Left-shifting your way to revenue growth – Part 2

Peter Blunden CP.APMP BidWrite – GM Growth

Professional team collaborating at a desk with a conceptual graph showing revenue growth attributed to left-shifting.

How do companies consistently outperform others? This seemingly simple question has interested me for 20 years as I have helped global businesses compete for multimillion and billion-dollar tendered contracts across the public and private sectors.

Although the execution elements for achieving growth are deeply contextual, the framework for sustained growth is more enduring in nature. And although many attempts to issue the definitive ‘rule book’ for growth have been made, one that resonates strongly with me is ‘Choosing to grow: The leader’s blueprint’ by McKinsey and Company 1.

A strategic orientation needs bedfellows

My first piece on this topic focused on the initial element of a three-step growth process outlined by the authors – the importance of making a conscious choice to set an aspirational mindset and culture. This creates expectations, encourages action and aligns a workforce. But what then?

Intention only goes so far. It means nothing if not tightly connected to planning and execution. The authors describe these consecutive stages as ‘activating growth pathways’ and ‘executing with excellence’.

Activating growth pathways is enabled by expanding core business, innovating into adjacent industries or geographies, and making calculated investments into strategically aligned breakout businesses.

Executing with excellence is the critical final stage. This is supported by growth focused operating models and resource allocation, the ability to quickly acquire complementary skills and investment in the development of core functional capabilities.

What does this have to do with tendering?

At first glance, these concepts seem far removed from the process of developing and submitting a winning tender response. Growth planning and related strategy initially occurs at the very left, or early stages of the business development process. In contrast, tendering is most often perceived as a transactional or administrative function that occurs further to the right, often as a reactive part of the sales or work-winning process.

But if your business has serious growth aspirations and is reliant on tendering outcomes to produce the lion’s share of your annual revenue, why is it that the bidding function is often not aligned as part of your growth planning?

Bidding is where the rubber meets the road, where contracts (and revenue) are won and lost. In simple terms, tendering professionals act as the translator between what your company offers and what your clients need. To do their job well, good bidding professionals are acutely aware of your competition and how you compare, shifts in industry and client demands, what it takes to win, and how buyers think feel and act. And they are competitive by nature, hard-wired with only two settings – win or lose. If you are truly committed to growth, I’d argue that these are very valuable perspectives for planning.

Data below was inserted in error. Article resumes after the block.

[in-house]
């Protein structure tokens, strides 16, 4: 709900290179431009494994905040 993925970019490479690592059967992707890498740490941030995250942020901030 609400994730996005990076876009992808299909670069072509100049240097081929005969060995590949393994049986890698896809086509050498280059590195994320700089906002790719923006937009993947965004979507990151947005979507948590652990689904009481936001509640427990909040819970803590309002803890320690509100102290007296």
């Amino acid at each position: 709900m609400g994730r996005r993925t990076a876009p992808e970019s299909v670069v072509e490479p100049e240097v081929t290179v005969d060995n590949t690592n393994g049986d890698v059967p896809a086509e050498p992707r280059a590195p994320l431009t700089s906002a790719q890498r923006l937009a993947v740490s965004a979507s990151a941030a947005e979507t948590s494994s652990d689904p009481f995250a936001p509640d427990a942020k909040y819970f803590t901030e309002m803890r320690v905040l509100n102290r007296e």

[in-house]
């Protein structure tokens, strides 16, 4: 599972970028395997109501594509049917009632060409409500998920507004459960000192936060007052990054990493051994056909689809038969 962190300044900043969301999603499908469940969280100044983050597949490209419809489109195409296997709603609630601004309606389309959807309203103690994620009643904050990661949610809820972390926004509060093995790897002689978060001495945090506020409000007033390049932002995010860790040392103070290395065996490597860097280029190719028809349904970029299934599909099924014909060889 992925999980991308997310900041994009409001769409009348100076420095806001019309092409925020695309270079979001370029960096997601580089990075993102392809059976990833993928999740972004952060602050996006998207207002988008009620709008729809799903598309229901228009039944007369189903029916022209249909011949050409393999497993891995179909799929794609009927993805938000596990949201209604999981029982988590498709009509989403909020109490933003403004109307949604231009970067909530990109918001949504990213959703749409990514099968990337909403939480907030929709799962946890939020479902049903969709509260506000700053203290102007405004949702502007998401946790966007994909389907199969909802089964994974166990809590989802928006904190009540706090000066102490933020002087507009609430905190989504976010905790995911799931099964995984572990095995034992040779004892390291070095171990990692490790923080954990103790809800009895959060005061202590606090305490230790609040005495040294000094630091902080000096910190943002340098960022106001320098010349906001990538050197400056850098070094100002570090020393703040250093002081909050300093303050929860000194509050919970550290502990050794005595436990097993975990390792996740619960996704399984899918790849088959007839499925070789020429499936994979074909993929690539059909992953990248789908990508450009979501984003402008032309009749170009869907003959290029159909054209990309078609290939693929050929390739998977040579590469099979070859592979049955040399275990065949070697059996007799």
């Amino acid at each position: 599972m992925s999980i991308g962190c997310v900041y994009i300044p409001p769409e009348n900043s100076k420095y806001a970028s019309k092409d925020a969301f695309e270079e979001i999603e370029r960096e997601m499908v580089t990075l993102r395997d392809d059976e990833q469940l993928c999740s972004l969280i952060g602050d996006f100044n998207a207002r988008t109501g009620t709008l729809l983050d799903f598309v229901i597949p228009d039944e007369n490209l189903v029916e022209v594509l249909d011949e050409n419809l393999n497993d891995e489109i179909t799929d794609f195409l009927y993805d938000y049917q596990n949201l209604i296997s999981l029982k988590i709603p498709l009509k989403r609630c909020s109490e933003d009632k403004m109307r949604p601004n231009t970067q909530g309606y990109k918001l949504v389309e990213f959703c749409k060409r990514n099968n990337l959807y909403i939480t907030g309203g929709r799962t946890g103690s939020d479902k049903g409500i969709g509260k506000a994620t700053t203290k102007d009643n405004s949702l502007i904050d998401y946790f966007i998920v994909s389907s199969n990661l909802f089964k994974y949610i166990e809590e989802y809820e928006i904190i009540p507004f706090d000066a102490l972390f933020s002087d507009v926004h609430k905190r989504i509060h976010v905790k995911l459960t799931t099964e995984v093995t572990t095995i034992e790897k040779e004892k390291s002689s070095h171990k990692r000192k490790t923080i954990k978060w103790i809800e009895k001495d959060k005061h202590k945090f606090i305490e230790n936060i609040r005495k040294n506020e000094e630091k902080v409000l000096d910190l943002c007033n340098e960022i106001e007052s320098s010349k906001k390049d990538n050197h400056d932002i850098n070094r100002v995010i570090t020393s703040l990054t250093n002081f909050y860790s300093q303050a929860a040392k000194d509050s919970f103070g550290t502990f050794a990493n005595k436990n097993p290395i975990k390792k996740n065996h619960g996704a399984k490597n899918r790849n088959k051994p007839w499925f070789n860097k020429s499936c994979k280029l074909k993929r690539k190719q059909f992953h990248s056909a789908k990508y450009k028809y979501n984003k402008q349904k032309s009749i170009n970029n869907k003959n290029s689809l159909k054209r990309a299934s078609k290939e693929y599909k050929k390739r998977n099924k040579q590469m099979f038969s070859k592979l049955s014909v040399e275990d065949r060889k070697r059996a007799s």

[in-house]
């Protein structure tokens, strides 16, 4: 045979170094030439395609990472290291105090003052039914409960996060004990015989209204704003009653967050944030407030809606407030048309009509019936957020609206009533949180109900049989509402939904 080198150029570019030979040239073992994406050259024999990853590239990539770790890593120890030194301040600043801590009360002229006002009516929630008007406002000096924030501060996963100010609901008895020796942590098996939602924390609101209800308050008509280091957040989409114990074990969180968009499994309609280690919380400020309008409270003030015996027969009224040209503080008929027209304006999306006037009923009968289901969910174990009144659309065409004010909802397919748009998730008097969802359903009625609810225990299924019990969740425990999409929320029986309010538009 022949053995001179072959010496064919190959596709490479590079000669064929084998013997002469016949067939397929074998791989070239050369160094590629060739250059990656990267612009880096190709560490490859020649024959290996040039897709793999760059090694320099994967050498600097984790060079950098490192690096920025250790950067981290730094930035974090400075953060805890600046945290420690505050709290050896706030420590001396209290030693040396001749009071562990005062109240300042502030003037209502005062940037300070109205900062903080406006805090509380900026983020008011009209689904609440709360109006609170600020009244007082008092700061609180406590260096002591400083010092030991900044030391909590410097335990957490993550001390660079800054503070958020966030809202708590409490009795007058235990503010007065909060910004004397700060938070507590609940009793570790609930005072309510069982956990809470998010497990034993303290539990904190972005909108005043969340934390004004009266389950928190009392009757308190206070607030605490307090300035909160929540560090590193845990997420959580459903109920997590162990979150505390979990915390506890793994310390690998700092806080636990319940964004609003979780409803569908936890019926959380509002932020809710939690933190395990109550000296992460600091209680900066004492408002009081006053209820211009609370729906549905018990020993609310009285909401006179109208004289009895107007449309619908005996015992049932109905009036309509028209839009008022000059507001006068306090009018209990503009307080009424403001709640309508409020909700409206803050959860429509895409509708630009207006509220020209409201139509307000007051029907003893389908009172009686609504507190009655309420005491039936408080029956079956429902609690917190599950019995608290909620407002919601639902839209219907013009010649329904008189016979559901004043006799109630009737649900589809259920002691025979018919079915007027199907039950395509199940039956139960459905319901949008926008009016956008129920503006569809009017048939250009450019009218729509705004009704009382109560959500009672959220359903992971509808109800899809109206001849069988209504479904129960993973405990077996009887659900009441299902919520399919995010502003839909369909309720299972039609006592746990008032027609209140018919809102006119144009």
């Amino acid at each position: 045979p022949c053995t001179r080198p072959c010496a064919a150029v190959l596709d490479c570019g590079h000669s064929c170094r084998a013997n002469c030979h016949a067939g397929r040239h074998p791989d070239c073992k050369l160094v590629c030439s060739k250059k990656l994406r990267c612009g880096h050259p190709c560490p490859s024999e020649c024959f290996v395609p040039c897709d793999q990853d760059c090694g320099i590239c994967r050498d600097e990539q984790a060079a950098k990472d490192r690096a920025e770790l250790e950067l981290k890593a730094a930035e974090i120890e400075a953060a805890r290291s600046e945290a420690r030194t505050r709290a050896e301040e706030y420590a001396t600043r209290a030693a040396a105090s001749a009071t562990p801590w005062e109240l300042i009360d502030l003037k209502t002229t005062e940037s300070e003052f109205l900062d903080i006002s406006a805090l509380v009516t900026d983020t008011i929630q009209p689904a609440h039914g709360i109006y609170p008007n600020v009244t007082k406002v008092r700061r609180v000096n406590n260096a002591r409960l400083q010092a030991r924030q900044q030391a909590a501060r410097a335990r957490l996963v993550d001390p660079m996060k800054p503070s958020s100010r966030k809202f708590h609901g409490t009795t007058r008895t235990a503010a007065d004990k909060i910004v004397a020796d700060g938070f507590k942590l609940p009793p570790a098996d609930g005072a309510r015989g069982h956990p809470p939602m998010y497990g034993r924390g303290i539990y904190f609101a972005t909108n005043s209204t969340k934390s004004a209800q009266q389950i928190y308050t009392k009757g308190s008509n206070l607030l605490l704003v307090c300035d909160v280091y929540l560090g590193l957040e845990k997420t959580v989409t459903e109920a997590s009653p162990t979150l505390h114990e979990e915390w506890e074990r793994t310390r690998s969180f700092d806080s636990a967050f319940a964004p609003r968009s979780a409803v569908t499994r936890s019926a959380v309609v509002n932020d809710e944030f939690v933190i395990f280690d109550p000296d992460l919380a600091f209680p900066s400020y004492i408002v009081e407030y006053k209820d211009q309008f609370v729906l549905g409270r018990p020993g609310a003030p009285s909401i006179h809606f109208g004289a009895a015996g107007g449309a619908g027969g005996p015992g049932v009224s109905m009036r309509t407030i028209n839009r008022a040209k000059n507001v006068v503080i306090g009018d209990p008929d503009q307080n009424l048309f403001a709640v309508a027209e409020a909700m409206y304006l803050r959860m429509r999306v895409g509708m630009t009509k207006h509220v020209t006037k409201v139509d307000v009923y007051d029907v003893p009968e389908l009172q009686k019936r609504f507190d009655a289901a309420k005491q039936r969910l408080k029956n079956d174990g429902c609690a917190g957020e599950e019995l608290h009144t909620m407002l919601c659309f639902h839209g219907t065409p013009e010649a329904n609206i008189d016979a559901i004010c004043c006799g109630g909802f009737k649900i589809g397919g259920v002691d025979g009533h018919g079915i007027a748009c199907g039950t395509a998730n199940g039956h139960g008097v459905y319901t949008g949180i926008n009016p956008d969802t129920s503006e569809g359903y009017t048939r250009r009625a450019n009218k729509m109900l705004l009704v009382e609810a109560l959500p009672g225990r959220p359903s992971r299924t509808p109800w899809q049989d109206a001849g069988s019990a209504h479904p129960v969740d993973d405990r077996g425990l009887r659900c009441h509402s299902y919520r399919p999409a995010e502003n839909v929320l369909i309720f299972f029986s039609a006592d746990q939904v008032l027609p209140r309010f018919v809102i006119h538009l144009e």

Look left to grow right

Too often I’ve seen great companies with huge potential for sustained and profitable growth stymied by a disconnect between the strategy/planning function and their work-winning teams. This creates misalignment, poor staff retention, a rapidly escalating opportunity cost and ultimately, a great deal of frustration. Throughout my career I’ve developed the notion that this frustration is less about the ‘losses’. After all, while they may hurt, they are temporary and a natural part of the cut and thrust of work-winning and a growth mindset.

My view is that the real frustration rests with the inability to unlock potential. This can be overcome, but not with a singular focus on the work-winning or right-hand side of the business development process. While bidders can sometimes work miracles, the reality is that the potential of your work-winning function is limited by what comes before.

Two key takeaways

Having wrestled with these ideas for the better part of two decades, I’ve distilled them into an approach that makes sense to me and delivers results for the organisations I’ve worked with.

Here are my two key takeaways:

  1. Sustained growth doesn’t just happen. It always begins with a firm and focused shift to the left. This starts with instilling a growth mindset supported by clear strategies that provide multiple pathways to growth. In turn, these need to be supported by an equally clear commitment to developing the operational models and skills required to execute them.
  2. Growth planning doesn’t happen best in isolation. A huge amount of IP is hidden within your business. In a commercial context, growth is ultimately measured by revenue. So keep counsel with your key revenue winners, the people at the coal-face of revenue generation. Factor them into your planning and let their insights help you unlock the true potential of your business.

If your business is stuck on the hamster wheel of delivery rather the bigger picture and the worlds your customers operate in, we can help you change perspective, plan a path forward and increase your chances of winning the contracts you aspire to. Like I said in Part 1, doing so requires you to think left, not right. But this simple left-shifting orientation can unlock a huge amount of latent growth and, in doing so, bring substantial rewards.

  1. Birshan M, Cvetanovski B, Doherty R, Freundt T, Gaeta A, Kelly G, Roth E, Seth I. and Zucker, J. Choosing to grow: The leader’s blueprint. July 7, 2022, accessed June 15, 2023.  https://www.mckinsey.com/capabilities/growth-marketing-and-sales/our-insights/choosing-to-grow-the-leaders-blueprint


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